This out-of-place turkey farm sells 5,000 turkeys a year—and brings neighbors together over the tradition.
LIVONIA—Nestled in-between cemetery and subdivision, a bold sign announces: “Fresh Dressed. Corn Fed. Organically Raised.” And as soon as you see it, Roperti’s Turkey Farm is in the rearview mirror and you’re driving 45 miles per hour down Five Mile Road, wondering what a turkey farm is doing in the middle of one of Detroit’s largest suburbs.
It’s a different story, though, on the Tuesday before Thanksgiving. Traffic backs up on the Livonia stretch, with amateur chefs—worried that they’ll miss the turn—slowing the morning commute to a crawl.
Out on the six-acre turkey farm, owner Christine Roperti calls to her husband, Wesley Bates. It’s his job to manage traffic as cars pull into the make-shift gravel lot squeezed between a house and barn. Roperti points to a driver having trouble navigating.
“See what her name is,” Roperti shouts to Bates, and turns to her check-in list.
The driver is likely a new customer at Roperti Turkey Farm. “We get about 600 new ones each year,” Roperti says, largely from word-of-mouth advertising or sheer curiosity at a sore-thumb turkey farm in the middle of Livonia. The repeats—numbering around 4,000 this year—know exactly where to park, who to talk to, and to bring cash or check only.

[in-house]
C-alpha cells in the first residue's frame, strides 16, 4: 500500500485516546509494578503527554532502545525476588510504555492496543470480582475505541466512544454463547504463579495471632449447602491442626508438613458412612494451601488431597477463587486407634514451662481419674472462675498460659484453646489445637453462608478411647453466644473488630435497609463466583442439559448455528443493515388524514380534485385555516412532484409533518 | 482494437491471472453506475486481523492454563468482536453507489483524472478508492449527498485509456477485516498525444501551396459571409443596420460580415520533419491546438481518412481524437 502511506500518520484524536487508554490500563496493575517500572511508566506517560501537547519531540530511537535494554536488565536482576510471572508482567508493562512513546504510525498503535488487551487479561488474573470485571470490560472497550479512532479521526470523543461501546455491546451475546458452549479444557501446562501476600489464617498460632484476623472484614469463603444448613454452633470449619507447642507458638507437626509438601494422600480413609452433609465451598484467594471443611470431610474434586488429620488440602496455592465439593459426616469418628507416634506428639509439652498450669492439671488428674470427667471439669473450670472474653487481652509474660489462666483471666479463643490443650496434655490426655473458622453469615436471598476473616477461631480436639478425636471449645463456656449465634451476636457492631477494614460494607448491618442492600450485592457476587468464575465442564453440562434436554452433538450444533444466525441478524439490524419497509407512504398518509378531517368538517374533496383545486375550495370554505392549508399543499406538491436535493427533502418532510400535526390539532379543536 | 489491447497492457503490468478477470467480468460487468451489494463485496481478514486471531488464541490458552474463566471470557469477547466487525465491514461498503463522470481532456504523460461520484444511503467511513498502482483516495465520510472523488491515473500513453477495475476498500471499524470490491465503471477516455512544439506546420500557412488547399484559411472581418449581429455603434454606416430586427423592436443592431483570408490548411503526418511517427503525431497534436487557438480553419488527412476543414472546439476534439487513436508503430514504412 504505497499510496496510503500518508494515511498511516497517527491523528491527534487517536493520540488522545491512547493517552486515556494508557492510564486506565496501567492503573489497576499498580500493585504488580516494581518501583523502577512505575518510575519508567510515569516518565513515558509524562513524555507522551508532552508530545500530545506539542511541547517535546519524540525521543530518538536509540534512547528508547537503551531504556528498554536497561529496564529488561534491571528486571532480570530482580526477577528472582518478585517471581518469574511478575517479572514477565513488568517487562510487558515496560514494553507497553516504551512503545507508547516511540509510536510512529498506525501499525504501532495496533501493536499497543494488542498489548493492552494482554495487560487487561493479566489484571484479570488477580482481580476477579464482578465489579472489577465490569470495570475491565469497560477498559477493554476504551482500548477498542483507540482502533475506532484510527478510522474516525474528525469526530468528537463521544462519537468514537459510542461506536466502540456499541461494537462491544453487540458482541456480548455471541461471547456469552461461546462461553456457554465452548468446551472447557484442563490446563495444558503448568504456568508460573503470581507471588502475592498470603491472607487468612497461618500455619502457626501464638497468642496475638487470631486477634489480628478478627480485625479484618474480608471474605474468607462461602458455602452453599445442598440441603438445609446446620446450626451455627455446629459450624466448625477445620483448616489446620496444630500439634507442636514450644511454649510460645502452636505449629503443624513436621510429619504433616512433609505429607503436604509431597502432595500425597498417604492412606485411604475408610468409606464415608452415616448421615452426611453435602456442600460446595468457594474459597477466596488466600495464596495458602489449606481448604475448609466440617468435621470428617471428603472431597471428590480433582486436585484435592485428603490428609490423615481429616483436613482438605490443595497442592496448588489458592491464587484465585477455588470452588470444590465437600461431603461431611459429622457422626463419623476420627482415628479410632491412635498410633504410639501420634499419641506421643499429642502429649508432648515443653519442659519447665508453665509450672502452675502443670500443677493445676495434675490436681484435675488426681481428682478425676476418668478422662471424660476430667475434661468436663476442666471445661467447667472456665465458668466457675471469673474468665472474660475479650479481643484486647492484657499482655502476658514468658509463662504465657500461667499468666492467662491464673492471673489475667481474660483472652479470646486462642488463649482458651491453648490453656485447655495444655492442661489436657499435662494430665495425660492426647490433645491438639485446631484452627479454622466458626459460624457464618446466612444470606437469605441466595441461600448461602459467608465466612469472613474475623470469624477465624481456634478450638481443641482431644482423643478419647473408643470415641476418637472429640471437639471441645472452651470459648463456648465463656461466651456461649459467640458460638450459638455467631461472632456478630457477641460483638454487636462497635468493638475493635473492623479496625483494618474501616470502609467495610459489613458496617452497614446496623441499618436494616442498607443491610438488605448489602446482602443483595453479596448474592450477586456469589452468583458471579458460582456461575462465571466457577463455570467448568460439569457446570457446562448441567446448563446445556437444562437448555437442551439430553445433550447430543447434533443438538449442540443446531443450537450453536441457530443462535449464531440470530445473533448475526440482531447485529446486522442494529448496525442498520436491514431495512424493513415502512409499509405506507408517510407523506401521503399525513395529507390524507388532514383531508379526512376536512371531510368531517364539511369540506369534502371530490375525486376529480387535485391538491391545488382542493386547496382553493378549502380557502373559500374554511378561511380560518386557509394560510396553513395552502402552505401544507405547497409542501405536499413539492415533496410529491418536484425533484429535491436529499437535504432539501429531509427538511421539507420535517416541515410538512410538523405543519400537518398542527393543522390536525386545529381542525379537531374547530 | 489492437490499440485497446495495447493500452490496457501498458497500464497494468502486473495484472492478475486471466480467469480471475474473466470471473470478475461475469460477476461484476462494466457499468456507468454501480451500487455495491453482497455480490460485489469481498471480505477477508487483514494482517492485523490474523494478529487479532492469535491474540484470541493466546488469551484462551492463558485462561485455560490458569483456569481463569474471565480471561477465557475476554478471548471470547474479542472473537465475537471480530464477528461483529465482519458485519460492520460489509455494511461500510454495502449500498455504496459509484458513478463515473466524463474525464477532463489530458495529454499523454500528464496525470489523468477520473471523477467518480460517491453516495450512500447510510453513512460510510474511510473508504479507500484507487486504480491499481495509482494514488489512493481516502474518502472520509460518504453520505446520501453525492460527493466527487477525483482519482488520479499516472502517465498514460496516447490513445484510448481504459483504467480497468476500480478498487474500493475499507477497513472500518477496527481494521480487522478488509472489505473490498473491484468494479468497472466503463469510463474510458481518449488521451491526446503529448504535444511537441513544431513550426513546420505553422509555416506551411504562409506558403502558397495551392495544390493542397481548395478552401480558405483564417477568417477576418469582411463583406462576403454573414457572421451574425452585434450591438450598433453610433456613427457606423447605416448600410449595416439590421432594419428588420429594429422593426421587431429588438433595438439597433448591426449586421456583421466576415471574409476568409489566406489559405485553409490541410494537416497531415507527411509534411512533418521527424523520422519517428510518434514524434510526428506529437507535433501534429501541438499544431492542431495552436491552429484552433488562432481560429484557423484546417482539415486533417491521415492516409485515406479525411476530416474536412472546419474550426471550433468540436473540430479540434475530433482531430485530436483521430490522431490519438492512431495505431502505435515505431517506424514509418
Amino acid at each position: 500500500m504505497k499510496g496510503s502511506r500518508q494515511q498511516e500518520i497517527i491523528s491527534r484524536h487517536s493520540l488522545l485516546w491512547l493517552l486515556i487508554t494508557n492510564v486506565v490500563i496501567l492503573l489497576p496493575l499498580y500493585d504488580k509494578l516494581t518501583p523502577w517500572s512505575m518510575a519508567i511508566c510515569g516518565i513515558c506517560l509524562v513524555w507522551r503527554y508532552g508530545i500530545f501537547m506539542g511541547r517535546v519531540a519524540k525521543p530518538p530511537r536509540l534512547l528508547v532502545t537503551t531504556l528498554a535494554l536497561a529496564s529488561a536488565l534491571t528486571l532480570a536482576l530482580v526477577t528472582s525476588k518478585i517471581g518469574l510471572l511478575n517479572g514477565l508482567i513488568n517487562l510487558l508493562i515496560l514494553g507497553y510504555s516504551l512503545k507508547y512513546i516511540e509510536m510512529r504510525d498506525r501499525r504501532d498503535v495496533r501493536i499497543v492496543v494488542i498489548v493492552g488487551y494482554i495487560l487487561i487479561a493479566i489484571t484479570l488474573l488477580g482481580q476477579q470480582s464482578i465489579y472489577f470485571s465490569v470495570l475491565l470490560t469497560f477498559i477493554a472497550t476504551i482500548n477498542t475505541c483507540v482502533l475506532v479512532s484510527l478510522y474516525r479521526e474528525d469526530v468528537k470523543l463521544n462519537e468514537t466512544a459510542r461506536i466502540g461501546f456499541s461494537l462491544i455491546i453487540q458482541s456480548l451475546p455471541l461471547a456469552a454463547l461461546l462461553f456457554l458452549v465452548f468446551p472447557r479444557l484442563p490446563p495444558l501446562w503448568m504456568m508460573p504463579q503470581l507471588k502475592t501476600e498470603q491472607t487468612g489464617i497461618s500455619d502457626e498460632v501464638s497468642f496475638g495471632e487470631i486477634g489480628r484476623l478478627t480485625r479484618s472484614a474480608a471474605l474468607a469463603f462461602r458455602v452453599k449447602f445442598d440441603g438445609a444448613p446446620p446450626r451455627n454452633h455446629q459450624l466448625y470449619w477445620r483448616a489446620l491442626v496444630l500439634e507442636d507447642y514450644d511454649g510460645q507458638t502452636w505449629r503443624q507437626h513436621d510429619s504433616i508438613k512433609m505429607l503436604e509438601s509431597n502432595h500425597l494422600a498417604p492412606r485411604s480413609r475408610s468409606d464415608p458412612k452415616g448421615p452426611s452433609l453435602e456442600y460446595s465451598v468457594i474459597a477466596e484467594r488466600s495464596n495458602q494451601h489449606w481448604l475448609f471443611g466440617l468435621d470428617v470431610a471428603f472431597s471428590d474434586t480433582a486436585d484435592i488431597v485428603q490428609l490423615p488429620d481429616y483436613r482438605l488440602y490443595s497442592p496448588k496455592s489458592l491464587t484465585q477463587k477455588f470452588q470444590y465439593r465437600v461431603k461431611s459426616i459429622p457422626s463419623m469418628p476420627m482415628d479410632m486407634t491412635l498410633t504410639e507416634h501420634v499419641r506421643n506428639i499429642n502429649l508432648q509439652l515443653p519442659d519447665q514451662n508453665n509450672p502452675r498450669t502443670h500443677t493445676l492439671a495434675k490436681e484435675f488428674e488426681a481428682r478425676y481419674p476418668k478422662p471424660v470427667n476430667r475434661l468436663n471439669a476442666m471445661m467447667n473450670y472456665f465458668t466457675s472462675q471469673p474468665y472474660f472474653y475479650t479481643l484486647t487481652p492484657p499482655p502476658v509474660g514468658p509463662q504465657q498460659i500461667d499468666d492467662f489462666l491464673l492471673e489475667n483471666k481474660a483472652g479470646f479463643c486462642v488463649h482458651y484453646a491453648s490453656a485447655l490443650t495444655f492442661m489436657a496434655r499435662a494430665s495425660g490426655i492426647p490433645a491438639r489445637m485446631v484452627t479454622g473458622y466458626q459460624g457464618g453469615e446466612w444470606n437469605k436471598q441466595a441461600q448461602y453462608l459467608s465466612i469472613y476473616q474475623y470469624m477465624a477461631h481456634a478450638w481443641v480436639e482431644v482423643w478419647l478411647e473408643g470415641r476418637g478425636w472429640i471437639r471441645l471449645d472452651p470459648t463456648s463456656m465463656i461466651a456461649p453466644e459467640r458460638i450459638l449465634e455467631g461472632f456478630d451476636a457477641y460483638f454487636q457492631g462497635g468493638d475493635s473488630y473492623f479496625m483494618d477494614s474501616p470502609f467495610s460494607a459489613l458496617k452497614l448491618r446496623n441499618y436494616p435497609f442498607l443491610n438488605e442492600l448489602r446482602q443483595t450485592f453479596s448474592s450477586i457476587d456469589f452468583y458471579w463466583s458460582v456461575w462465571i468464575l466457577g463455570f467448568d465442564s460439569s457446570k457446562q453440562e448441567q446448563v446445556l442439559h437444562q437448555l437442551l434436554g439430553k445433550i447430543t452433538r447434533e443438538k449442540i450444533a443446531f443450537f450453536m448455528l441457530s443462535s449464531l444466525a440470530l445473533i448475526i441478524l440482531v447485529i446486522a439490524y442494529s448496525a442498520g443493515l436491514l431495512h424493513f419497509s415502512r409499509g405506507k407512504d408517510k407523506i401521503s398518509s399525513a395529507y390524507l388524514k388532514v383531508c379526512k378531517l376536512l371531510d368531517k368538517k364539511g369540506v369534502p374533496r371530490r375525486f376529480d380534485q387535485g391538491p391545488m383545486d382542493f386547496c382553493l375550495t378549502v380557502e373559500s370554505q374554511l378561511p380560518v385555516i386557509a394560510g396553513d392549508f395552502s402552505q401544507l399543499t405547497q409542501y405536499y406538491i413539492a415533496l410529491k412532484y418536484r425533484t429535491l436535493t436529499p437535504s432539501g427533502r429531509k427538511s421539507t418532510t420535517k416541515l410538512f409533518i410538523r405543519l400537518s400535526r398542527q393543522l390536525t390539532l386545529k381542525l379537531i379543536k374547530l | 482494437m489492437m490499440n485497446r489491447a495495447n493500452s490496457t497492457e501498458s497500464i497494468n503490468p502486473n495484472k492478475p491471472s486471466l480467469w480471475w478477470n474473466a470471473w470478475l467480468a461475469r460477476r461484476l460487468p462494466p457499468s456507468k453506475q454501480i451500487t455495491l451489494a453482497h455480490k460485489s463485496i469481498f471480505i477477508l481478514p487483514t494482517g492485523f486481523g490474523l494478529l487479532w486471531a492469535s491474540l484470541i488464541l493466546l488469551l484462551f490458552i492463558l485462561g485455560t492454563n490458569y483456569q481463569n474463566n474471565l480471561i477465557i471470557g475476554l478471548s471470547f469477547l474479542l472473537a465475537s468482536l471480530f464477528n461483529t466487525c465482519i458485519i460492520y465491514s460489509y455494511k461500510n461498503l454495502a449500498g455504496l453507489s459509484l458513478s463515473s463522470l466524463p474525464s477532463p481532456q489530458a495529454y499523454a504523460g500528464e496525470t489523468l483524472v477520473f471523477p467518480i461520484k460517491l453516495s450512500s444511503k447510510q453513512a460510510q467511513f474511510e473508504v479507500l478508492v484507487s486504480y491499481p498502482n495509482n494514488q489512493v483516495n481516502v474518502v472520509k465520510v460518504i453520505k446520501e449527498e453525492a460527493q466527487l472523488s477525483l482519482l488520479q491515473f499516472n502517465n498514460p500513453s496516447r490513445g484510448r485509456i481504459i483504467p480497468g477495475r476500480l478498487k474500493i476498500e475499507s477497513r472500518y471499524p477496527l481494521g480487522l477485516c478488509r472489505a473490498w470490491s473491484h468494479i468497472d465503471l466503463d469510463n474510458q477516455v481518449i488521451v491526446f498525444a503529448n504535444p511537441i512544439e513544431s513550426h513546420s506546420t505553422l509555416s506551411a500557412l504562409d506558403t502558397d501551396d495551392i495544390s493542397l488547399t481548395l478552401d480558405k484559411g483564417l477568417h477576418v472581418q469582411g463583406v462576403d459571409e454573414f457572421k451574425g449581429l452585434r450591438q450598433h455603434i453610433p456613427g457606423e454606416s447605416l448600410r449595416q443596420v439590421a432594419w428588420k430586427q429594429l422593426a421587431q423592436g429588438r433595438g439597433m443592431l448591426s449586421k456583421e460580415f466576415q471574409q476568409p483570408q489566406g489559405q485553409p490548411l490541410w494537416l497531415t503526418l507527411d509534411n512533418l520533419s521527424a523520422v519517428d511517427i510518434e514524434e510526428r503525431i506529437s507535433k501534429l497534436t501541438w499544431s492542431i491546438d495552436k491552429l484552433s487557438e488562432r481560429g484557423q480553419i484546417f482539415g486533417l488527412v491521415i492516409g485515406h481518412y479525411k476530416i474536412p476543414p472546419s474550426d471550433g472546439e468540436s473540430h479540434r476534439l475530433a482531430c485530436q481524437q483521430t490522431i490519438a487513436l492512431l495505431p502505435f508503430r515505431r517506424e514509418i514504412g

As people line up in the building where the birds are cleaned, prepped and bagged, staff members remain composed—they know the drill. Side by side stand people with 30 years, 25 years, and 22 years of turkey-selling experience. They man the cash register, the bagging station, and the check-in line.
“We all like each other, too, which helps,” says Lauren Gauvin, who’s been working at the farm for 22 years. “Sometimes,” dead-pans Rick Pary, who’s got three years on her.
These folks aren’t turkey farmers. They’re family friends—or, in some cases, grown children of family friends—who’ve taken vacation days from their jobs to help Roperti sell turkeys.
The shifts start at 5:30 a.m. and can go until sunset, Roperti notes, but no one seems unhappy to be there. Quite the opposite. There’s a buzz around the small building—a swell of energy ahead of the holidays.
“$108.21,” says Arminda Villelle, the 30-year veteran behind the cash register.
“I don’t want to pay that much. I didn’t want to go over $108.20,” jokes the customer, handing over five twenties and a ten.
Sure enough, Villelle hands him a dollar and 80 cents back, despite the jokester’s insistence that she can keep the penny.
These are friendly interactions between familiar faces, even if customer and cashier don’t always know each other’s name. That’s the ethos here at Roperti’s.
Outside the building and just beyond the parking lot is the house where Christine Roperti was born. Her parents, Tom and Mary, were first-generation Italian immigrants who opened Roperti Turkey Farm in 1948.
Before that, they had cows and chickens, once even making an appearance on “Milky,” an old metro Detroit TV show. The farmland that seems so out of place on Five Mile Road now was, at the time, surrounded by other farms and orchards. When the Ropertis decided to switch to turkeys in ’48, they brought in 50 birds. Within a year they had 100, and 1,000 the year after that.